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Merrick again… ...bringing you Elston Gunn’s recent conversation with Josh Friedman, who talks about scripting for Spielberg on WAR OF THE WORLDS, DePalma on THE BLACK DAHLIA, and THE SARAH CONNOR CHRONICLES – the TERMINATOR-themed TV undertaking for which Friedman is producing as well is writing. He mentions the harsh Talkbacks the project has been receiving here on AICN. Here’s Elston…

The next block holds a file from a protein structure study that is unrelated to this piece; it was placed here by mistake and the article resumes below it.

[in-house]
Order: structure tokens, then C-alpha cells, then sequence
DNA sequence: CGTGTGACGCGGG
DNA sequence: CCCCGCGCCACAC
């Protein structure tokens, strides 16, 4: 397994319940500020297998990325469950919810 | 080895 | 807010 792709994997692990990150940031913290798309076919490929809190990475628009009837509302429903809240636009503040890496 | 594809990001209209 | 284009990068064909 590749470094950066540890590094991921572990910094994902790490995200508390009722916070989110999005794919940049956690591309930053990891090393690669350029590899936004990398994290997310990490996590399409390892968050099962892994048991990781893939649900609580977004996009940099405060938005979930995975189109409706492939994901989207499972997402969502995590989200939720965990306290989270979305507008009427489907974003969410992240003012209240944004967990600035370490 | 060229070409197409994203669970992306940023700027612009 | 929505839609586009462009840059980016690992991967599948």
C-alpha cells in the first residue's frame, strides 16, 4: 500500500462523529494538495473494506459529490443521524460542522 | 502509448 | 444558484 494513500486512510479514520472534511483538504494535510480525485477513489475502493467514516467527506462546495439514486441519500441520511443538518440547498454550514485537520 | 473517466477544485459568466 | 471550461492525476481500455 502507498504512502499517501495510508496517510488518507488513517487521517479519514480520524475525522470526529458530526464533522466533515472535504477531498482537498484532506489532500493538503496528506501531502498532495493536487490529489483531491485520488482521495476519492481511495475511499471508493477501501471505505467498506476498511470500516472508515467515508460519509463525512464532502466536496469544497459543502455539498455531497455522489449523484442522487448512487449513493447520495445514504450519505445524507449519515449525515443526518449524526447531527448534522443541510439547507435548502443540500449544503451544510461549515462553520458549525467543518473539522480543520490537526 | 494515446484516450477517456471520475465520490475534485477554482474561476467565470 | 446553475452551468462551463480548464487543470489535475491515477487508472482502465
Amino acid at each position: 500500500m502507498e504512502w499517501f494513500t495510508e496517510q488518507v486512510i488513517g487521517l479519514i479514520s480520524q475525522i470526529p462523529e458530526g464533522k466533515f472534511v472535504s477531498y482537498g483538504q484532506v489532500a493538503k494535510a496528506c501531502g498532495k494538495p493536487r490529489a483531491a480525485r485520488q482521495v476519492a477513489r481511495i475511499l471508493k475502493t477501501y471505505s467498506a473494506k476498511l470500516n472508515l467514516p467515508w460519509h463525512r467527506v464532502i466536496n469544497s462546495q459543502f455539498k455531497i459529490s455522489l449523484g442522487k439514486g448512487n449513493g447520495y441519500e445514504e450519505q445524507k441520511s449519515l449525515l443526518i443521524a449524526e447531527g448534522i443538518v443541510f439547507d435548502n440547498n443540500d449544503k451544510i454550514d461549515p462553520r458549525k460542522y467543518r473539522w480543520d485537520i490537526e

In between co-penning last year's WAR OF THE WORLDS and finishing his script duties for the much anticipated adaptation of James Ellroy's THE BLACK DAHLIA, screenwriter Josh Friedman ignited an internet wildfire with a single post on his blog, "I Find Your Lack Of Faith Disturbing," regarding the possible title change of a movie about a plane full of snakes. Friedman's screenwriting blog covers a wide range of topics including writing action and sci-fi pictures (though many of his posts have me wondering why he isn't writing the next big comedy), quirky Hollywood meetings and, every once in a while, personal struggles. Earlier this year, his readers discovered that more important and inspiring than having giant directors like Steven Spielberg and Brian De Palma commit his words to the big screen was his recent bout and victory over cancer. THE BLACK DAHLIA opened this year's Venice Film Festival and stars Josh Hartnett, Scarlett Johansson, Aaron Eckhart, Hilary Swank and Mia Kirshner. Friedman, who spent eight years working on the screenplay, took some time to answer a few questions for AICN. [ELSTON GUNN]: How did the opportunity to adapt BLACK DAHLIA present itself to you? [Josh Friedman]: My agent called me and said David Fincher wanted to talk to me about this book, BLACK DAHLIA. I'd heard of it but hadn't read it. I read it over a weekend and went in and met with Fincher. He and I had met a few times before; I'd worked with Mark Romanek and the two of them were friends. Fifteen minutes into the meeting it occurred to me that Fincher had decided to hire me without me even opening my mouth. Easiest job I ever got. [EG]: How much of Fincher's involvement is in the final shooting draft? [JF]: Fincher and I worked for six years on the script. It was much longer when he was involved. 175 pages. He wanted to do a three and a half hour movie. Eventually he and the producers had a parting of ways. Much of what we did still exists in some form. But it's changed a lot, certainly. The Fincher version was an idealized version, a kitchen sink adaptation which included just about everything. [EG]: Did you read the book multiple times before you started writing the first draft? How did you approach it? [JF]: I read the book multiple times, made some notes and then dived in. Again, at the time we were trying to do the ULTIMATE Dahlia adaptation with very few compromises. [EG]: I read a quote recently from a screenwriter who said that when they adapt a book they can usually cut a hundred pages right away. Was it clear to you what would be omitted from the get-go? [JF]: A few things were clear. Some of it was even too dark for David and myself. Later, when Brian got involved we decided to cut fifty pages out of the script. Well, a lot of other things needed to go. But at that point we were cutting from the script, not the book. [EG]: As far as particulars for the script were you interested in the actual murder case or did you strictly stick to the novel? [JF]: I stuck to the novel. [EG]: How did you juggle the murder storyline with the love triangle subplot? Were you focused on trying not to short shrift one for the other? [JF]: I've always felt the love triangle was at least equal to if not more important than the mystery. In the long version of the script, the time covered by the movie is years. You can't have a mystery take place over years without enough good character stuff to get you there. In the trimmed down version, the mystery gets played more and there's fewer character detours. Still, you've got to remember that Ellroy doesn't kill the Dahlia until page seventy of the novel. That's not an accident. [EG]: Did Ellroy involve himself any with the adapting? [JF]: He wasn't involved at all. I didn't meet him until about six years into the process. [EG]: How did you determine when to use Ellroy's dialogue and when to impart your own? [JF]: I tried to use Ellroy's dialogue where possible. Much of it comes out in the voice-over. I ended up stripping out some of the most stylized stuff, which, despite how much I love it, pushes the piece heavily into noir and away from any sort of historical realism. [EG]: Did you give yourself a gauge or personal litmus test to put your script against, whether it was, say, LA CONFIDENTIAL or even CHINATOWN? Were you conscious of comparing this project to period L.A. crime stories and noir films, or avoiding cliches of the genre in general? [JF]: I never went back and watched CHINATOWN or L.A. CONFIDENTIAL. My writing goal was not to write a noir. My goal was to write a historical romance wrapped around this great mystery. Brian is/was much more interested in the film as a noir. He directed it like a noir. [EG]: As far as the tone of the script, what movies did you look to for inspiration? [JF]: I didn't look to other movies for inspiration. I kept my head buried in the book. [EG]: Did you listen to music from the era, or do you listen to any music at all while you write? [JF]: I always listen to music when I write. But for the life of me I couldn't tell you what it was. Remember, I worked on this script for eight years. I can tell you it wasn't "period" music, or anything that we might consider "appropriate" for the material. [EG]: Were you on set at all during filming, making last minute adjustments or tweaks? [JF]: I didn't go to Bulgaria. But I did some work from L.A. by email. Not a perfect situation, but better than nothing. [EG]: What was the De Palma experience like? What advice, criticisms or suggestions, if any, did he give you for the screenplay? [JF]: The De Palma experience was a fascinating one. Much of what we did in the early stages was figure out how to get the script from 175 pages to 120. He's a very instinctive guy, I call him an "emotional" filmmaker. If something works for him on a gut level, well, that's all he needs. I'm much more of a worrier and a noodler. Of course, he's Brian De Palma and I'm just the SNAKES ON A PLANE guy. [EG]: So, how does it feel that your blog is credited as the impetus for the online frenzy over SNAKES? Were you surprised? [JF]: It's a pretty surreal experience. I only wrote about SNAKES one time. I've received more publicity for that one blog entry than my entire screenwriting career. That's either really cool or really pathetic. [EG]: Speaking of your blog, you recently accounted your fight and triumph over cancer. The way you described it, everything including surgery happened rather rapidly. You had no symptoms, it was a chance discovery and, thankfully, caught early. Congratulations. I guess the all-too-common question is how does it change your approach to life and work now? How doesn't it? Are you any more selective about what you're going write? [JF]: Even before the cancer I was always pretty selective about what I wrote. I've taken very few jobs for paychecks. That's probably more out of laziness than anything else. I also think I'm not a particularly good screenwriter when I don't love the material. Everyone assumes that since the cancer I've become even more selective so I can spend more time with my family or skydiving or whatever sort of seize-the-day activity one would imagine. But it doesn't really work that way. I actually came out of it eager to work. Certainly you don't want to do crap you don't like. But my wife and kid don't really need me around them all the time. They're busy. So, I might as well write. Besides, I can't get life insurance now. I need the dough. [EG]: How do you like adapting versus writing an original spec? [JF]: Spec work is more daunting, obviously. Blank page, no cash, only you and your bullshit outline. But it is your own and you live and die by it. There's always going to be something exhilirating about that. Adapting is great because it's much easier to get to the computer that day knowing there's a little helper friend sitting next to you called "source material." In the case like DAHLIA, I was constantly rifling through the book looking for great lines of dialogue, voice-over, etc. At the end of the day you do need to write a screenplay, however. And then you're on your own. [EG]: What did you learn from WAR OF THE WORLDS that you applied to THE BLACK DAHLIA? [JF]: Two very different adaptations. And remember, DAHLIA was actually written many years before WAR OF THE WORLDS. With WOTW it was about finding modern parallels to the novel both in terms of incident and theme. The movie is an abstracted expression of HG Wells. DAHLIA really tries to tell the book's story. [EG]: And the best lesson you learned from Spielberg? [JF]: Be bold. [EG]: What can you tell us about THE SARAH CONNOR CHRONICLES? [JF]: SARAH CONNOR is moving forward as we speak. David Nutter's directing the pilot and right now we're planning on shooting in January. He's twelve for twelve getting pilots picked up to series. I'm oh for six, so something's gonna give. I know the TalkBacks have been pretty harsh regarding the idea of a TERMINATOR TV show. I probably would be, too, if I didn't know how fucking cool it's gonna be. [EG]: What else are you working on? [JF]: I just signed up to adapt Christian Gossett's THE RED STAR. It's a pretty fantastic graphic novel. I'm developing it with Timour Bekmambetov (NIGHT WATCH and DAY WATCH movies) for Universal. He's a sweet guy, kind of a serious visionary. It's gonna be fun. THE BLACK DAHLIA opens wide in the U.S. on September 15. Elston Gunn